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Media Violence invading your HOME?
Turn it OFF

For too many people, violence is an ordinary way to be entertained, settle arguments, or blow off steam.

Violence results when many different forces come together, and we know that exposure to violence in the media can be one of those forces. American children spend more time each week watching television than in any other activity except sleeping. But violence isn't limited to TV - it can be found in music, video games, newspapers, comic books, radio broadcasts, magazines, and movies.

Exposing children to violence can make them less sensitive to the pain and suffering of others, more fearful of the world around them, and more willing to act aggressively. Fortunately, most media violence can be turned off.

Look At What You're Watching

Take a hard look at what you and your family watch on TV - "action" movies, talk shows, sitcoms, cop shows, and even news programs.

What values are they teaching? Are the characters racist, sexist, or stereotypes? Do they make violence appear exciting or humorous or macho? Do they solve real-life problems without violence? Do the programs teach skills or convey unique, valuable, interesting information?

Technology Can Help

Hi-tech tools can help parents monitor what their children are watching. The newest device being developed is the V-chip, which allows the TV to be programmed to block shows that are rated high in violence, sex, or other material not suited for young viewers. Many cable companies already offer parents the option of "locking out" channels they don't want their children to see. This is done through scrambling channels, (parents can access with a key, blocking out specific cable channels on request, or using programmable remote controls which can be overridden with a personal identification number.

However, nothing can take the place of parents when it comes to monitoring children's TV habits.

Use TV's Incredible Potential To Educate

Ask teachers what they will be covering in the upcoming school year. Look for TV specials and videos on the topics. Talk to teachers or school librarians about videos that enrich your child's studies in school.

Use everyday viewing to tie into your children's school lessons. Ask them questions as they watch TV. Does today's news have something in common with what's being studied in history class? How is a television program different than a book on the same subject? How do television producers get their messages across compared to writers and artists?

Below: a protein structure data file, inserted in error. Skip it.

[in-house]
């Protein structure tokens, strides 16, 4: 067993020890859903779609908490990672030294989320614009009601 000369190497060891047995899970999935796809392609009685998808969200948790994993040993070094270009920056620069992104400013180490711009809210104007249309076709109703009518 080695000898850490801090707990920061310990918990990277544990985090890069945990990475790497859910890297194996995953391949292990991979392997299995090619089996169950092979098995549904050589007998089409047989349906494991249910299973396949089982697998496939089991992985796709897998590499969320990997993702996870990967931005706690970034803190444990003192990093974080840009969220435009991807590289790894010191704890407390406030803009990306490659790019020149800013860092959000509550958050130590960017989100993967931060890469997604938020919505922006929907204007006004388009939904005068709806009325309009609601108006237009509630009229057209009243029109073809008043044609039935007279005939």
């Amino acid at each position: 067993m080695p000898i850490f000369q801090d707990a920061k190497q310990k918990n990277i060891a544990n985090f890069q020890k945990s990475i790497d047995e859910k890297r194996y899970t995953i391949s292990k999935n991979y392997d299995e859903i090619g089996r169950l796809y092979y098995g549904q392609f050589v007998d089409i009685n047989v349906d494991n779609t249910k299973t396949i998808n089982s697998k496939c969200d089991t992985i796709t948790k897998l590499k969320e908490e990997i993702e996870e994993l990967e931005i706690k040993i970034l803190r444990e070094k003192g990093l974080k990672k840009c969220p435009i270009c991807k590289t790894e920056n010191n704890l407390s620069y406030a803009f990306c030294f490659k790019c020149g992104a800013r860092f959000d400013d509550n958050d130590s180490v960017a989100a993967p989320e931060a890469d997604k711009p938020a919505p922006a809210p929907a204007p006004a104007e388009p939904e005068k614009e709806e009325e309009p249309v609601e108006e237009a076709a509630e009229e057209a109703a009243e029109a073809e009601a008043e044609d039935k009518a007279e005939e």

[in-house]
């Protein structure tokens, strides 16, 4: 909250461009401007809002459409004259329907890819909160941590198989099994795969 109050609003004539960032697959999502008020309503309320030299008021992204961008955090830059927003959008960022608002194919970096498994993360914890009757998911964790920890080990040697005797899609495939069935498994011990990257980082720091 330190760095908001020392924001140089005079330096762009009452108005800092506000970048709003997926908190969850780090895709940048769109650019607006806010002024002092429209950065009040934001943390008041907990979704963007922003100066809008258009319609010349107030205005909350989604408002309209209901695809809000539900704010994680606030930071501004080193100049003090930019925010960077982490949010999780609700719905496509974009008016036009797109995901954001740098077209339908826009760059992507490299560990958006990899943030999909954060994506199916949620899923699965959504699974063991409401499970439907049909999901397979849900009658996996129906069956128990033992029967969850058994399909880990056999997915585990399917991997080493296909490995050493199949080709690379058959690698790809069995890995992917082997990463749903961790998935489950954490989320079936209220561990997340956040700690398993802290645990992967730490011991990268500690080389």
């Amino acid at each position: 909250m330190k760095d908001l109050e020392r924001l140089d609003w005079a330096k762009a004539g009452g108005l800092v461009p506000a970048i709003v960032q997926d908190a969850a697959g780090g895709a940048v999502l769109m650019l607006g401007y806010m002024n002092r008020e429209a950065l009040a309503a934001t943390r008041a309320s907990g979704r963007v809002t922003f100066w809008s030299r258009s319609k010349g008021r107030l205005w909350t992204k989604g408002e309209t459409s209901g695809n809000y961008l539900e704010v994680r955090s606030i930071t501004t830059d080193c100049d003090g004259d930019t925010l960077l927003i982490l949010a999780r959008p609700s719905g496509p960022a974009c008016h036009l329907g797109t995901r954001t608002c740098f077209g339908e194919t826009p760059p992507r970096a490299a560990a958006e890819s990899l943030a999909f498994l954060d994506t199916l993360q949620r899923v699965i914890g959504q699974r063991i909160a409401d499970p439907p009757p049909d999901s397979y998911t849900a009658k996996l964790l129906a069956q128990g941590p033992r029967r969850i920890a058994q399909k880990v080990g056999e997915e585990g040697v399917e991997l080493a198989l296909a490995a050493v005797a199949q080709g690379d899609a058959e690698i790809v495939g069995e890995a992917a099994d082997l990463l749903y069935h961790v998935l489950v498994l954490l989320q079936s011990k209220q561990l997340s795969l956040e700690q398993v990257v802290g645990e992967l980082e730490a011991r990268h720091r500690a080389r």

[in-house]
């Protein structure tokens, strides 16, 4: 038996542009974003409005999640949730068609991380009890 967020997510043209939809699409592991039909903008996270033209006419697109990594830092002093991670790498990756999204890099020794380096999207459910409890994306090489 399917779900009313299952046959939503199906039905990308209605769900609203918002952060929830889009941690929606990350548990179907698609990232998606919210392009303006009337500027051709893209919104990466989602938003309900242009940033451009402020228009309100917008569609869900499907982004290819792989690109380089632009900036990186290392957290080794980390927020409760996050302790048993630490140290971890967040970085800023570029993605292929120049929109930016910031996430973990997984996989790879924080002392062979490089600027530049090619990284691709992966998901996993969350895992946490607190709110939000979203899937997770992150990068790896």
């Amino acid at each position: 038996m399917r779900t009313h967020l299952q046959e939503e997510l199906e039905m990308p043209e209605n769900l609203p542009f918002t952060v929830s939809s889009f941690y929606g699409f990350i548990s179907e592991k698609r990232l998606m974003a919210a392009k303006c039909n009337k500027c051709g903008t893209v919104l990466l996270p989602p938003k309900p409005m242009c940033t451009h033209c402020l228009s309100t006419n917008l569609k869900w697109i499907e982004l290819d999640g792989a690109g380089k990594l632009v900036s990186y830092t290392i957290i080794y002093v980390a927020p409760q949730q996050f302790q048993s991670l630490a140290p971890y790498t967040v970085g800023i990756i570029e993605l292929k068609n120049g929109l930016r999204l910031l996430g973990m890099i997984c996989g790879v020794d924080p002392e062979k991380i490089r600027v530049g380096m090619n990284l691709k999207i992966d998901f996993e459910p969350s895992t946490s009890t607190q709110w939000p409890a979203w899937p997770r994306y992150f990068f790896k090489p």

Use TV to encourage your children to read. Sometimes a child will get excited about something they viewed on TV. Follow up that excitement by taking them to the library to check out books on the same subject.

If your child has a particular interest or hobby, tape shows that relate to it. A budding ballerina may enjoy watching a professional dance group perform or a child who collects and plays with dinosaurs may enjoy a movie on how dinosaurs became extinct.

Take Action

Turn off violent television, radio, and movies that you think send dangerous messages to children about violence and its victims. Tell radio and television stations and movie theaters about your decision through calls and letters. Also use calls and letters to thank the media when they show programming that portrays positive, non-violent ways of solving problems. Encourage the media to provide more family-related programming and show positive actions by people to improve the community.

Contact your local school to see if it has a mediation or conflict resolution program. If not, help start one. You can get information, training, and materials from colleges, community or neighborhood dispute resolution centers, or national organizations that focus on dispute resolution.

Make one night a month a family night. Why not go to dinner, go for a walk, take in a nonviolent movie, play board or card games? Play volleyball, ping pong, or a game of catch, go to the library, read aloud, or go through old family photos and slides? Ask everyone in the family for suggestions.

Don't buy products whose advertisements glorify physical or verbal violence. Write the manufacturer to express your concern. Check product packages or call your local library for addresses.

Work with a local church, business, or civic group to sponsor a violent toy turn-in drive. Ask a local business to donate gift certificates good for a nonviolent toy, a book, or sports equipment.

* Made available by The National Citizens' Crime Prevention Campaign, sponsored by the Crime Prevention Coalition


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